An inhabitant of open woodlands, riparian thickets, bushveld and suburban gardens, the tiny (6-9g) White-bellied Sunbird feeds mainly on nectar from a variety of flowers, although insects and other invertebrates also makes up a sizable portion of its diet.
White-bellied Sunbirds breed throughout the year, with a peak in spring and summer. The nest is built by the female, of dry plant material bound together by spider web, often in a very thorny plant or near a wasp nest. The female is also singly responsible for incubating the clutch of 1-3 eggs for about two weeks, but both parents feed the chicks until they fledge after another two weeks.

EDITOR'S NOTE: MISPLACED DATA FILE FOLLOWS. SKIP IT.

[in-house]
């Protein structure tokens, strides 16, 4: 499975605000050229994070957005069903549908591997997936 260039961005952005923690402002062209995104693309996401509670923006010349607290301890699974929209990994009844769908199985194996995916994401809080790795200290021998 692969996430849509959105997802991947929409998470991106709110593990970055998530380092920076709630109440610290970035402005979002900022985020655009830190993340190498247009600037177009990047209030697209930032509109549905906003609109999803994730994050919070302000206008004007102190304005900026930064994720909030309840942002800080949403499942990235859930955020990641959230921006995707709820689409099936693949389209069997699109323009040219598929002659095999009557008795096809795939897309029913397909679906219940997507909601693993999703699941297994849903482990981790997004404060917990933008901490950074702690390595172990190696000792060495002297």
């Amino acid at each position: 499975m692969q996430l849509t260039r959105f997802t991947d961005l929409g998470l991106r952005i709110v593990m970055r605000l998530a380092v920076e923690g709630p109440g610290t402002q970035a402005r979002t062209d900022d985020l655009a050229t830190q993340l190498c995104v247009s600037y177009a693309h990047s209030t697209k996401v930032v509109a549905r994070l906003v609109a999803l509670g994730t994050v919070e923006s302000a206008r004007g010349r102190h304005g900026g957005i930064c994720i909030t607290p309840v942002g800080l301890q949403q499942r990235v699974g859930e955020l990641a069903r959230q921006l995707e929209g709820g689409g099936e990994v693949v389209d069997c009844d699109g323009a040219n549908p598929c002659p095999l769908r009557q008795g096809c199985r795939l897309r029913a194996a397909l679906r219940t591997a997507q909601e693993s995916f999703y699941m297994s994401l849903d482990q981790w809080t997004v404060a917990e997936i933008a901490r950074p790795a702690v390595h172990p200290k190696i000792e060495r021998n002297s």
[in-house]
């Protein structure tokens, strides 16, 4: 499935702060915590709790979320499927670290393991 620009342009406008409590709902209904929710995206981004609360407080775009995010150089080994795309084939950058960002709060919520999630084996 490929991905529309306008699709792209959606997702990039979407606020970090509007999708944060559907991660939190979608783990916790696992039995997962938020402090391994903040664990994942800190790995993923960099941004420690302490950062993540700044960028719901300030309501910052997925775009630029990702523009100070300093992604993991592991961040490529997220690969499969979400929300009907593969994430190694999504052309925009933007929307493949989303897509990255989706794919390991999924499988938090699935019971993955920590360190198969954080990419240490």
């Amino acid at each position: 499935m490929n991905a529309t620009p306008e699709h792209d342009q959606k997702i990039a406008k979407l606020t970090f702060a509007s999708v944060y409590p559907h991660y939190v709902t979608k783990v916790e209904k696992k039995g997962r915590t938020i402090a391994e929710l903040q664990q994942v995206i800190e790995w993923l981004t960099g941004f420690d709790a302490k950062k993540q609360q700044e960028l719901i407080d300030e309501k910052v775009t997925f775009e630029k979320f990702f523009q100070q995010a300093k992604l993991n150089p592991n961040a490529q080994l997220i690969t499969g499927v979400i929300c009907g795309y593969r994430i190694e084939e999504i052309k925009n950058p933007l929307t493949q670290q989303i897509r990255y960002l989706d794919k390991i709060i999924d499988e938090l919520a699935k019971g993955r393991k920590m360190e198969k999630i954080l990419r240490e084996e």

In South Africa, White-bellied Sunbirds occur in Kwazulu-Natal, the Free State, North West, Gauteng, Mpumalanga and Limpopo Provinces. It is also found in Angola, Botswana, Malawi, Mozambique, Namibia, Swaziland, Tanzania, Zambia and Zimbabwe, and with an abundant, stable population is regarded as being of least concern by the IUCN.
As you can see from this gallery, Joubert and I have great fun photographing the White-bellied Sunbirds visiting the Cape Honeysuckle and other flowering shrubs in our small garden.